For the sake of confidentiality, the student will be called “Kayla,” and the teacher will be called “Ms. Jackson.” Kayla is an Honor Roll student who, nevertheless, had struggled in Ms. Jackson’s class academically and behaviorally. Ms. Jackson attributed Kayla’s standoffish behavior in class to the below-par grade she received the previous quarter as well as Ms. Jackson’s own refusal to raise the mark despite a parent-teacher conference and promises by Kayla to make-up missed assignments. Kayla also admitted she had anger issues, which contributed to her strained relationship with Ms. Jackson. Kayla took responsibility for finding ways to prevent public outbursts. Both agreed that mediation could be effective in setting boundaries and relieving tensions given that they would have to see each other almost daily for the rest of the school year.
The mediation was scheduled later that day during Ms. Jackson’s free period. Kayla was surprisingly vocal in telling her story despite the three adults (including two mediators) in the room. Ms. Jackson listened intently and told her own side in great detail. Kayla quickly conceded that her classroom behavior and work ethic were subpar but explained that it was not due to a grudge over grades but her perception that Ms. Jackson was misinterpreting her behavior and unfairly calling her out for it.
One incident occurred the previous day when Ms. Jackson gave instructions and noticed that Kayla and another student were talking instead of getting to work. Ms. Jackson said she told both students to move into their work areas, but only the other student complied, while Kayla dragged her feet and had “an attitude.” Kayla explained that the other student was giving her a pep talk because she was upset about something that had happened earlier. She was planning to get to work as soon as they wrapped up their conversation.
The mediators then reflected that Kayla’s tendency to overreact when upset — sometimes even storming out of the classroom — was an issue they both were trying to address in different ways. They agreed that this was causing them the most anxiety and proceeded to collaborate on a solution.
During a brainstorm facilitated by the mediators, Ms. Jackson and Kayla decided that if Kayla felt close to a meltdown for any reason, she would raise her hand and ask to go to the bathroom — when what she really needed to do was take a private moment to cool down — and Ms. Jackson would grant her permission. The idea was that a slight subterfuge would take the pressure off Kayla, who was worried what her peers would say if they knew she was upset or angry. At the same time, it would allow Ms. Jackson to feel assured that an outburst would not occur within the classroom and give her a private means to check on Kayla if the situation called for it. Kayla also agreed to pick up her performance in class, to ask if she needed help, and to take responsibility for managing her anger. For her part Ms. Jackson agreed to refrain from redirecting Kayla publicly unless it was absolutely necessary.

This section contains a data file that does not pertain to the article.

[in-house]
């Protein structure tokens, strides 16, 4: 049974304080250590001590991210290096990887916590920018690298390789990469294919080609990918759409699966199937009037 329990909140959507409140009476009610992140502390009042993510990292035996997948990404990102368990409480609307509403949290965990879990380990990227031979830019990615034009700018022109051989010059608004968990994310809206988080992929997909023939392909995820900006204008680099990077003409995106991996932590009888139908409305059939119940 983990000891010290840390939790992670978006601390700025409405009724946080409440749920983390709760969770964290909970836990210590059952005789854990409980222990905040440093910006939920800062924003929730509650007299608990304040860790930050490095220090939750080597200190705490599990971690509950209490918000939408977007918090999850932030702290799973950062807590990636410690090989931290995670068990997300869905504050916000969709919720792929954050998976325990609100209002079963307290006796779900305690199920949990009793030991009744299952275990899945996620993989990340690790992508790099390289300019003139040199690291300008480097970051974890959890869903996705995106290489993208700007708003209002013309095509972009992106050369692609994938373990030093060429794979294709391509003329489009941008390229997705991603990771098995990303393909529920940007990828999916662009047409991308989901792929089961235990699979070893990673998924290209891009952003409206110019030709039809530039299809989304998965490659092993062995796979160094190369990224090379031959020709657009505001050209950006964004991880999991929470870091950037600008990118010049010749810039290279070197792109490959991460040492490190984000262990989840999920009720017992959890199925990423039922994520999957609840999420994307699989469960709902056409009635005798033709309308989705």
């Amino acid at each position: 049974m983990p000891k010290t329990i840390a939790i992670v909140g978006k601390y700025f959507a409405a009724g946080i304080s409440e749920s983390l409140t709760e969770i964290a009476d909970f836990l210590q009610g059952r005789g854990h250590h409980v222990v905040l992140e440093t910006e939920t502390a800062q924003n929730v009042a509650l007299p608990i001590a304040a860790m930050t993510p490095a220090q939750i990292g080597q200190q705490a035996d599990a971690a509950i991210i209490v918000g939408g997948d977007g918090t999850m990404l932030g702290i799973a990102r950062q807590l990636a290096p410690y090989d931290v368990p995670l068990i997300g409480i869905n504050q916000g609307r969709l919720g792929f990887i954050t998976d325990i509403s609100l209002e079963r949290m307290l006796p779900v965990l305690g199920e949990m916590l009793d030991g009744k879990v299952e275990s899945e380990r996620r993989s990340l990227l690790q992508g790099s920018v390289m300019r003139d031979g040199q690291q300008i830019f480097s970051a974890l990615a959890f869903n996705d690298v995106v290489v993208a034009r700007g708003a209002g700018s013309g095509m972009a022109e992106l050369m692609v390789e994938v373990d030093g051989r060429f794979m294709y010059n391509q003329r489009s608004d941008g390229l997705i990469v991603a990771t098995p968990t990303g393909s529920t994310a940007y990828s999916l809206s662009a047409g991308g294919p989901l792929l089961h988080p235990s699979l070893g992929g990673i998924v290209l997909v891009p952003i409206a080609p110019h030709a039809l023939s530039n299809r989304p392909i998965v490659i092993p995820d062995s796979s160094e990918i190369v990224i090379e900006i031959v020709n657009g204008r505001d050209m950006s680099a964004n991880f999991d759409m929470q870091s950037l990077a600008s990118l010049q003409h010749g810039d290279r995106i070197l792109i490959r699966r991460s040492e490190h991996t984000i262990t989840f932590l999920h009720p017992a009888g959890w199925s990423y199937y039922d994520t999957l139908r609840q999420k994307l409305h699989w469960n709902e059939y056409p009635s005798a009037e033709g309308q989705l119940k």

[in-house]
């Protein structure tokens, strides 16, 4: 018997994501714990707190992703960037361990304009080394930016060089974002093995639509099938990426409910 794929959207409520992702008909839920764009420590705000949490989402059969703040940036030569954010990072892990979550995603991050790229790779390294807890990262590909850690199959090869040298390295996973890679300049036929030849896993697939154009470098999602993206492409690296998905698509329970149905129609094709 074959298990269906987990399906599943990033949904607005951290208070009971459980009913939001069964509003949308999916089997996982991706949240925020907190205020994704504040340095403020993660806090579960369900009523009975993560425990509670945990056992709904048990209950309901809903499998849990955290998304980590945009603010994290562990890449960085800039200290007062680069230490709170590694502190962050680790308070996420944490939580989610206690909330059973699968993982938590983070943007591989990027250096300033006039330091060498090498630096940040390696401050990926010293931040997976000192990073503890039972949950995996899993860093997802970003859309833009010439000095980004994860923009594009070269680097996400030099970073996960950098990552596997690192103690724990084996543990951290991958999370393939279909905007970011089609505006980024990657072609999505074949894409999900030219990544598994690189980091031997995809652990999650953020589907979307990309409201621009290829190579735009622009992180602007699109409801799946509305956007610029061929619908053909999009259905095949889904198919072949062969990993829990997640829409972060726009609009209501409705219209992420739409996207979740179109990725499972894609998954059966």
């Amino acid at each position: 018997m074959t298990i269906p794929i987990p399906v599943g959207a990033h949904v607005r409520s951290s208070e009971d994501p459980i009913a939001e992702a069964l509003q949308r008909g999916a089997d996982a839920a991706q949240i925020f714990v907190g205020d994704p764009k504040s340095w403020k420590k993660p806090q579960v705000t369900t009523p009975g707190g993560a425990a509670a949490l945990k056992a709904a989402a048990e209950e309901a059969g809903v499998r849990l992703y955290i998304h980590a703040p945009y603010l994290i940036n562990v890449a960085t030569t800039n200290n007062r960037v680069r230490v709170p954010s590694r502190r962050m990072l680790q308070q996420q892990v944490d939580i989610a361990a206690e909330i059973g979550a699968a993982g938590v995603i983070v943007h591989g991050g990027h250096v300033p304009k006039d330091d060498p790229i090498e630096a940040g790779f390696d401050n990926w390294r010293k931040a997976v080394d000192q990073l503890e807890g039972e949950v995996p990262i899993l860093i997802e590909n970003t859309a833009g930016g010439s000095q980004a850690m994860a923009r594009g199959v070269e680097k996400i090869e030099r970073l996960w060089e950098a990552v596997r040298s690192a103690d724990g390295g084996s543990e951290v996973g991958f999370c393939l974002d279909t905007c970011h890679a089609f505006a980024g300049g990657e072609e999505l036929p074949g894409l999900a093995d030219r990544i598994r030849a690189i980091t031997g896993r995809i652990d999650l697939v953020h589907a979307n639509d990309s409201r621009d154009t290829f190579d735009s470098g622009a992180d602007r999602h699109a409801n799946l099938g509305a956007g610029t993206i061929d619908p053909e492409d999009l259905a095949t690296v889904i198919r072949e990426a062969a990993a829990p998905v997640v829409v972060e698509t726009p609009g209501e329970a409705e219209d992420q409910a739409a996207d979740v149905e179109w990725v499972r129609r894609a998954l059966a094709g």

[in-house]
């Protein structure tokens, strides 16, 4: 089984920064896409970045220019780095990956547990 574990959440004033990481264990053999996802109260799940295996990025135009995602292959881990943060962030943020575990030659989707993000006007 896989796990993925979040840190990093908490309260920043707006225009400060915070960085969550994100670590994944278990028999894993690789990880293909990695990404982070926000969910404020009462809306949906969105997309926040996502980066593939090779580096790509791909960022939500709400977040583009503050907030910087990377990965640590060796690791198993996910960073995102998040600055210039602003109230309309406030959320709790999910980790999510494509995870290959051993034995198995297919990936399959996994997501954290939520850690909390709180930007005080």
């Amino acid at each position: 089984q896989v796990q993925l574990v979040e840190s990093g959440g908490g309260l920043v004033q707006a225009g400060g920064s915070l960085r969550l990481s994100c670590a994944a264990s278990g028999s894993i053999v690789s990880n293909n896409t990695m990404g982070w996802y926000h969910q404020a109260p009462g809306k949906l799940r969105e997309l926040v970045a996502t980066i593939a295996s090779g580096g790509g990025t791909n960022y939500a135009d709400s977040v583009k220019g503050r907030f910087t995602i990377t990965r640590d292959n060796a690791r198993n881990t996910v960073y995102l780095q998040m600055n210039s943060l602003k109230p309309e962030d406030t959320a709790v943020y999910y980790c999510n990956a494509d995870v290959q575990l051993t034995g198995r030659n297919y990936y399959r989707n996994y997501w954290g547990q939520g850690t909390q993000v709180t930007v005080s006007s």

The agreement was written up by the mediators and signed by both participants, who each received a copy. Due to the cheerfulness of the participants after the session, the mediators decided that no formal follow-up would be necessary but encouraged Ms. Jackson and Kayla to return if they had any further concerns.
The whole process took about an hour and a half. Despite the fast pace of a school day and the difficulty inherent in discussing serious issues face-to-face, Ms. Jackson said the mediation was “completely worth it” and suggested that the entire staff and administration be trained in it.
While this was an exceptional case in many ways, even ordinary mediation sessions can turn a potentially violent situation into a nonviolent, collaborative discussion with little time and resources expended. In just two years we have seen suspension rates drop while receiving participant satisfaction rates upwards of 85 percent. Moreover, administrators and counselors have reported a positive impact on school culture, observing students independently using skills learned in mediation to self-manage conflict. We expect the trend to continue as we strengthen and standardize our program so that it can be easily replicated.